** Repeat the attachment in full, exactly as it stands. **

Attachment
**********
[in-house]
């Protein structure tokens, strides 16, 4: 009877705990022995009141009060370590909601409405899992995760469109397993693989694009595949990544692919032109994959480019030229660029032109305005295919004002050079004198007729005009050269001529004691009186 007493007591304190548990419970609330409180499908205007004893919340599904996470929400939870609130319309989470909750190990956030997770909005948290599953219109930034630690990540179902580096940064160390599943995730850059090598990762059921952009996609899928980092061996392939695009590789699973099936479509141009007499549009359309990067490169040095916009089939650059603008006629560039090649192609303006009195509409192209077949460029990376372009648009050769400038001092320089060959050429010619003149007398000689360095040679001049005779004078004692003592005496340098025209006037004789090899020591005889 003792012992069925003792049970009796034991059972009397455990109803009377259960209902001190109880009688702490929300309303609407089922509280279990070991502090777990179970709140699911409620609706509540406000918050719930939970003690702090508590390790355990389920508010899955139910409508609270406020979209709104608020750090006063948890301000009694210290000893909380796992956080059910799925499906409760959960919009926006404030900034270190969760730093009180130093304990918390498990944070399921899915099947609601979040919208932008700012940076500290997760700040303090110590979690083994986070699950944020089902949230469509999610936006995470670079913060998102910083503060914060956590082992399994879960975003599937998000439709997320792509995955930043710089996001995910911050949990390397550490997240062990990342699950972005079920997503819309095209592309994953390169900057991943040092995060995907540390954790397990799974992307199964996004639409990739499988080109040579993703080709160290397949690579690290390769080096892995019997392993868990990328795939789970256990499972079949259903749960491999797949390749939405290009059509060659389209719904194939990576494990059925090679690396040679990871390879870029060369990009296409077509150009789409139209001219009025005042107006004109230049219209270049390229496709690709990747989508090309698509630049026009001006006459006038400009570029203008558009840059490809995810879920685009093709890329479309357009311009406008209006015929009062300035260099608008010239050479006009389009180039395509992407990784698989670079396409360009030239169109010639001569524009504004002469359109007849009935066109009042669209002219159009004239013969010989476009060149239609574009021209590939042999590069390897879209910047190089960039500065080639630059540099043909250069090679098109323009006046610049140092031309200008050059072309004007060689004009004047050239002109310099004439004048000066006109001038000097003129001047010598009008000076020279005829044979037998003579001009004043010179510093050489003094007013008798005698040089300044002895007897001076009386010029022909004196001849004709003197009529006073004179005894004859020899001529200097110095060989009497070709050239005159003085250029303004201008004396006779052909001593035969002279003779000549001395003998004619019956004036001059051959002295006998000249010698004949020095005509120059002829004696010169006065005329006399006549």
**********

[in-house]
């Protein structure tokens, strides 16, 4: 009877705990022995009141009060370590909601409405899992995760469109397993693989694009595949990544692919032109994959480019030229660029032109305005295919004002050079004198007729005009050269001529004691009186 007493007591304190548990419970609330409180499908205007004893919340599904996470929400939870609130319309989470909750190990956030997770909005948290599953219109930034630690990540179902580096940064160390599943995730850059090598990762059921952009996609899928980092061996392939695009590789699973099936479509141009007499549009359309990067490169040095916009089939650059603008006629560039090649192609303006009195509409192209077949460029990376372009648009050769400038001092320089060959050429010619003149007398000689360095040679001049005779004078004692003592005496340098025209006037004789090899020591005889 003792012992069925003792049970009796034991059972009397455990109803009377259960209902001190109880009688702490929300309303609407089922509280279990070991502090777990179970709140699911409620609706509540406000918050719930939970003690702090508590390790355990389920508010899955139910409508609270406020979209709104608020750090006063948890301000009694210290000893909380796992956080059910799925499906409760959960919009926006404030900034270190969760730093009180130093304990918390498990944070399921899915099947609601979040919208932008700012940076500290997760700040303090110590979690083994986070699950944020089902949230469509999610936006995470670079913060998102910083503060914060956590082992399994879960975003599937998000439709997320792509995955930043710089996001995910911050949990390397550490997240062990990342699950972005079920997503819309095209592309994953390169900057991943040092995060995907540390954790397990799974992307199964996004639409990739499988080109040579993703080709160290397949690579690290390769080096892995019997392993868990990328795939789970256990499972079949259903749960491999797949390749939405290009059509060659389209719904194939990576494990059925090679690396040679990871390879870029060369990009296409077509150009789409139209001219009025005042107006004109230049219209270049390229496709690709990747989508090309698509630049026009001006006459006038400009570029203008558009840059490809995810879920685009093709890329479309357009311009406008209006015929009062300035260099608008010239050479006009389009180039395509992407990784698989670079396409360009030239169109010639001569524009504004002469359109007849009935066109009042669209002219159009004239013969010989476009060149239609574009021209590939042999590069390897879209910047190089960039500065080639630059540099043909250069090679098109323009006046610049140092031309200008050059072309004007060689004009004047050239002109310099004439004048000066006109001038000097003129001047010598009008000076020279005829044979037998003579001009004043010179510093050489003094007013008798005698040089300044002895007897001076009386010029022909004196001849004709003197009529006073004179005894004859020899001529200097110095060989009497070709050239005159003085250029303004201008004396006779052909001593035969002279003779000549001395003998004619019956004036001059051959002295006998000249010698004949020095005509120059002829004696010169006065005329006399006549």